Then I went to the start of the files and zoomed in. The Mp3 compression process had padded the start and finish of the file subtly, so that it no longer lined up with the original. But unlike analog mixing boards, audacity's natural habitat is the sample. I measured exactly how many samples late the Mp3 was (2,256 in this particular case) and removed that much silence from the start of the file.

 

Ta dah! The raw wave and the 320kbps Mp3 were now in perfect waveform alignment. The holy grail had been found.

 

Now came the fun part. I selected the whole of the 320kbps Mp3 version of the song and inverted it. This made it so that where ever the waveform had previously gone up (corresponding to the speaker pushing out) it now went down (making the speaker pull in) and vice versa.

 

Then I selected the inverted Mp3 and the original wave and told audacity to mix and render. This caused it to combine them together into a single file. But because I had inverted the Mp3 version first, any aspect of it which was 100% identical to the original wave version would now be its exact opposite, thus canceling it out and producing silence. The resulting file contained only the difference between the source files.

Let me see if I can explain all this a little better. If one audio file is telling the speaker to move outward by precisely, say, 1.5 millimeters, and the other is at that same moment telling the speaker to move inward by precisely 1.5 millimeters, then the net result is that the speaker sits still and makes no sound. What I've done here is mixed together two files which were almost, but not quite identical. The difference between them was the Mp3 compression. That means where ever the files were still identical, they canceled each other out and make silence. But where ever one file had a sound that was missing from the other (because the Mp3 encoder had taken it out to save space,) that sound would remain in the resulting output. In other words, I had created a file which contained only the sounds normally removed by turning a wave into an Mp3.

 

And what a beautiful file it was. For the first time I could see exactly what was being altered during compression. I could hear the sorts of things which were being lost. And you can too, by clicking here.

But it was about to get even cooler.

 

I left this difference file open in audacity and loaded the 320kbps Mp3 in beneath it a second time. I did the sample measuring trick again to make sure they had perfect waveform alignment. Then I hit play. Both tracks played together, sounding just like the source CD. And mathematically, it WAS the source CD. The compressed file plus the difference file equaled the source file. And by muting the difference file at any point in the song, I got to hear, instantly and without distortion or changes in volume, what the quality lost by compressing a wave file to a 320kbps Mp3 was.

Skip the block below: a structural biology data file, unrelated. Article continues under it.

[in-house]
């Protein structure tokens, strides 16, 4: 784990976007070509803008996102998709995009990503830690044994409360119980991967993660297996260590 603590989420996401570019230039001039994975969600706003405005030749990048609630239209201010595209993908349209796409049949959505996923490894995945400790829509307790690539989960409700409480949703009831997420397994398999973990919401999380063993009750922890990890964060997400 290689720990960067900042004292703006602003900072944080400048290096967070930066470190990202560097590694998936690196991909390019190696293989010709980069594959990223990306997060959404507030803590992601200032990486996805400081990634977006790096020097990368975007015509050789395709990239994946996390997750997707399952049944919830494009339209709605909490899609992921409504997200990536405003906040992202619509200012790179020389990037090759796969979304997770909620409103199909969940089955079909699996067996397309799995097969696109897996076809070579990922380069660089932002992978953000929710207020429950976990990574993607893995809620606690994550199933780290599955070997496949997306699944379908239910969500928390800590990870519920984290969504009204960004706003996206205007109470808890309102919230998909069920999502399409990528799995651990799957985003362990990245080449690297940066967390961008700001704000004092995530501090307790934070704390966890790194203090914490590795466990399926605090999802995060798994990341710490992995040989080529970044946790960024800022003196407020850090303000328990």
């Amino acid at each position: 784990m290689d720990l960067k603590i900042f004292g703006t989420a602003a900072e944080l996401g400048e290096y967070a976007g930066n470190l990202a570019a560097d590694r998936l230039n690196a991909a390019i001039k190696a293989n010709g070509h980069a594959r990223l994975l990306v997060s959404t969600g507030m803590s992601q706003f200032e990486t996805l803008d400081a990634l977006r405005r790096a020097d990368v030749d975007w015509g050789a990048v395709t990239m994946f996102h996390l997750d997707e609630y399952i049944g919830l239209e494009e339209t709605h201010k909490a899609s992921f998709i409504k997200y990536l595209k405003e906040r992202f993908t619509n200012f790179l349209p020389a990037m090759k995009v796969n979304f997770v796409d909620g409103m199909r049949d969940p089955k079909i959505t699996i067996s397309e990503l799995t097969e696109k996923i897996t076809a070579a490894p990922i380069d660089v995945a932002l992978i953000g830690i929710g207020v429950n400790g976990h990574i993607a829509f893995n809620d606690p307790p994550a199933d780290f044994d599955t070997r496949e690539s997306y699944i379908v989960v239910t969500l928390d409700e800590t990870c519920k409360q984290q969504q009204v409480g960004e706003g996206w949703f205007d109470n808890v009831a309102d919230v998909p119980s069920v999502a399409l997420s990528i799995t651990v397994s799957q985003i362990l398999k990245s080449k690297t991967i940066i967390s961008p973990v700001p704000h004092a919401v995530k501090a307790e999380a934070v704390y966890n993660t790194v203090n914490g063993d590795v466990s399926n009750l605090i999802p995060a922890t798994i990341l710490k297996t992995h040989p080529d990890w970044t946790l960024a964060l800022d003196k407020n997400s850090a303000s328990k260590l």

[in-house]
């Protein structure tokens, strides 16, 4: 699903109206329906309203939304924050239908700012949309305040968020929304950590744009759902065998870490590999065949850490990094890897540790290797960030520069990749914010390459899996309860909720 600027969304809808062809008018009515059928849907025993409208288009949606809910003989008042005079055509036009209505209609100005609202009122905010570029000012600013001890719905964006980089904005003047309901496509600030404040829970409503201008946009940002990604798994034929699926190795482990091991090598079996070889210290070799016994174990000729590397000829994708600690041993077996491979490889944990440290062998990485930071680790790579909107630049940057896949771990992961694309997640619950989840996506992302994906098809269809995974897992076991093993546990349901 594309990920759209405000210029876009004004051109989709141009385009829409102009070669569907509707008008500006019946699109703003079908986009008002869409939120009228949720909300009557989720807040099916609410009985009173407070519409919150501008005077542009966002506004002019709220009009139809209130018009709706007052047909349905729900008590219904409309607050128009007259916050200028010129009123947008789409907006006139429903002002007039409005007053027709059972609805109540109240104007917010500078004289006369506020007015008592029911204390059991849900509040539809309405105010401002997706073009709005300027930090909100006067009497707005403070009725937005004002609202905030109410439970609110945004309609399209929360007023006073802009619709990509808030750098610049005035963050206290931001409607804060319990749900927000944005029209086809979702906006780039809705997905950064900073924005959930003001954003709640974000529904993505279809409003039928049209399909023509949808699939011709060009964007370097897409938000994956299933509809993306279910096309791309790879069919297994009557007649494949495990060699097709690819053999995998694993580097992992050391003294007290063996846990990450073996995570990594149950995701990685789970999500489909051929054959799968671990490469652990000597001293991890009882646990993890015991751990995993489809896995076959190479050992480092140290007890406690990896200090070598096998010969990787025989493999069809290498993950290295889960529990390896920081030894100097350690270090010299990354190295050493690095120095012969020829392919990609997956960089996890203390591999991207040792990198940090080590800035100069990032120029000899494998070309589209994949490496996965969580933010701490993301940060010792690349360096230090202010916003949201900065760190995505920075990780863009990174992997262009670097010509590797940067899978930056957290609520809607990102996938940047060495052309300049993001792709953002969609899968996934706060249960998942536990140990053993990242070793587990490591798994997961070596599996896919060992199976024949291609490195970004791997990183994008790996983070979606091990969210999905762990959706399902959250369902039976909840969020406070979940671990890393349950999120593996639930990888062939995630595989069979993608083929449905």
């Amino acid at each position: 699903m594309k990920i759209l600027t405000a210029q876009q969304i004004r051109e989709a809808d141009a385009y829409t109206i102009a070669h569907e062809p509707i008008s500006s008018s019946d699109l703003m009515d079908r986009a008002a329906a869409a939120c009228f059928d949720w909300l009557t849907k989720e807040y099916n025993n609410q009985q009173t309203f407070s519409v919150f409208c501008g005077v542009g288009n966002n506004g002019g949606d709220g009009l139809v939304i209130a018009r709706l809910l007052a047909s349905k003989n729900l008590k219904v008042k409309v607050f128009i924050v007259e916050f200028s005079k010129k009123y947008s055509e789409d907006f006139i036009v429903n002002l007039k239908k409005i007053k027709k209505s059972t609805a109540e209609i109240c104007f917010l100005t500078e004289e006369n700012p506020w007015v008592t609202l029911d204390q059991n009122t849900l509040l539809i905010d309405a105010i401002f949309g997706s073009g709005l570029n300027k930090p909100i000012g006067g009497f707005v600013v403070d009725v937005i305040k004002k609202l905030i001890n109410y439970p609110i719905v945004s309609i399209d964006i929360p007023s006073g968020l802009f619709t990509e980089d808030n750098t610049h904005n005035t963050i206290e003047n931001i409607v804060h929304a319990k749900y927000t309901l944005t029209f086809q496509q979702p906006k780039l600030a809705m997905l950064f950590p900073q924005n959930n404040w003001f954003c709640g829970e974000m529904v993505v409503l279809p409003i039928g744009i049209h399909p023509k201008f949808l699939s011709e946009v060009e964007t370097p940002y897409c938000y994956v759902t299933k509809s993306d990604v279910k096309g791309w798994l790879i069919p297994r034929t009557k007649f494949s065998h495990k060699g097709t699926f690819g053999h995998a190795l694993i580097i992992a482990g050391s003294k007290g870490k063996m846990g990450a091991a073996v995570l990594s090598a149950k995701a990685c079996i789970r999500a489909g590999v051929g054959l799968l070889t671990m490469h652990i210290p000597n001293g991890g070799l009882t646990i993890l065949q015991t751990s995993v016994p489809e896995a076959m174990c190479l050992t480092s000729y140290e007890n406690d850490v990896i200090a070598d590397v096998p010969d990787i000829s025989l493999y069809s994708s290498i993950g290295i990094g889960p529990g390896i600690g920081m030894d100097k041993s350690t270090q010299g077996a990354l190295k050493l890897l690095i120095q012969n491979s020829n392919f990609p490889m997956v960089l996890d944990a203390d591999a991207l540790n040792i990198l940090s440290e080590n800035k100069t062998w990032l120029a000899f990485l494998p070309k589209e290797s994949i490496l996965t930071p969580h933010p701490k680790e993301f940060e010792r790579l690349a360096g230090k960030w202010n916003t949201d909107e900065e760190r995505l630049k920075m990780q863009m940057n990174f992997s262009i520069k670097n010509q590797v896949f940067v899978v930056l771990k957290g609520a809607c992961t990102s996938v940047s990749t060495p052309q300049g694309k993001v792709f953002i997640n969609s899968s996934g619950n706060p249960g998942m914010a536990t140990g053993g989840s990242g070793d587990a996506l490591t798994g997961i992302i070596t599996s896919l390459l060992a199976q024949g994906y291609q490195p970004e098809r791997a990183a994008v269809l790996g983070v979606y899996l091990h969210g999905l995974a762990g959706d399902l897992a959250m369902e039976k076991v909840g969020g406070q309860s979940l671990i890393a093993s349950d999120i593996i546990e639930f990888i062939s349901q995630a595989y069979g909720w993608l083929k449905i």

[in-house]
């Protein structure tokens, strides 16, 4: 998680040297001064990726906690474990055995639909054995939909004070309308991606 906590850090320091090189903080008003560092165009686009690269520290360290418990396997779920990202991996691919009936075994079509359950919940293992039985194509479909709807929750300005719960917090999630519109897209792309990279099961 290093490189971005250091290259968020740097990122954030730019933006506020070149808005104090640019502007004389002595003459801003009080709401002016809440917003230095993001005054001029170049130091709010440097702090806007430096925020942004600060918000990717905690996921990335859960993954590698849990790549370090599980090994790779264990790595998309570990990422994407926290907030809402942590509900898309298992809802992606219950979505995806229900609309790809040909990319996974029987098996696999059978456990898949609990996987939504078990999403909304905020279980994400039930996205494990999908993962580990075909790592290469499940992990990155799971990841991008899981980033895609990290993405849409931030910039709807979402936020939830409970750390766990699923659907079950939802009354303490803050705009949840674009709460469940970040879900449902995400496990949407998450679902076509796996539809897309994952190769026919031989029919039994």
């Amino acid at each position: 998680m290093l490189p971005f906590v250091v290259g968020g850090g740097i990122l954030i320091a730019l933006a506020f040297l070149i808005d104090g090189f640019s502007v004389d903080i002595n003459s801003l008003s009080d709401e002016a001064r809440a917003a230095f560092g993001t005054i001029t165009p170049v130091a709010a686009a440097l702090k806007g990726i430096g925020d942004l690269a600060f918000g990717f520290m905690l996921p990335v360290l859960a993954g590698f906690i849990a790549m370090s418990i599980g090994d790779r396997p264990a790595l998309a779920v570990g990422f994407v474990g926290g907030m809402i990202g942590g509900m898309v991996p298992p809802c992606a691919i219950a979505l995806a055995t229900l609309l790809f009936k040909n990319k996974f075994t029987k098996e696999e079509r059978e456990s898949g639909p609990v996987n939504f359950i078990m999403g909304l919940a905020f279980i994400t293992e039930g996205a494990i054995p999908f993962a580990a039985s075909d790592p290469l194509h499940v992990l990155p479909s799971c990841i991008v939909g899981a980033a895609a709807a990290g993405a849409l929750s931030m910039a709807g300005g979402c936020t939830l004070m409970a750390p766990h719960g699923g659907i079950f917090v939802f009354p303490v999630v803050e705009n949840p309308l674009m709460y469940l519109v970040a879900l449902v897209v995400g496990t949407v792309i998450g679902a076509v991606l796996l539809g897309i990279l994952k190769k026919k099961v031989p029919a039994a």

And what loss did I hear?

None!

The Mp3 file sounded exactly like the original to my ears. I was performing the opposite of a blinded test, a sighted one, to give myself every possible chance to notice if there was a difference, and I couldn't find one. I even listened to the difference file on its own so I knew what sort of sounds had been most affected, but still I couldn't pick out a change in quality as I toggled the difference file on and off.

(Had I found a difference with a sighted test but not a blinded one, I would have been highly suspect of the result, and gone on to do further blinded ones to see if I could reproduce the result. My goal in performing it initially sighted was to make sure I knew when to expect a change, and what the change might sound like, to make sure I was looking in the right places.)

Want to try it for yourself? Listen to this and see if you can spot the points where the quality changes. No? Try again, listening for an increase in quality at 5 seconds which disappears at 10. If you can hear a difference, let me know. So far no one has.

 

Next I repeated the test using my more compressed VBR Mp3 instead of the 320. As one would expect given the smaller file size, the VBR's difference file did show more removed audio than the 320 one had. If my friend was correct, this would be enough to cause a small but detectable change in playback quality when I toggled the difference file. You can try it for yourself by listening to this. If a VBR Mp3 averaging 233kpbs isn't enough to recreate CD audio, the quality should improve slightly at the 5 second mark, then drop off at 10. But I could not hear a change. No slight drop in volume, no increase in noise, no dulling of delicate notes. Once more I listened to the difference file to give myself an unfair advantage, and even when I knew what to expect I couldn't find a change. Did that mean there really wasn't a significant difference? Did that suggest my VBR scheme sounded as good as an uncompressed CD?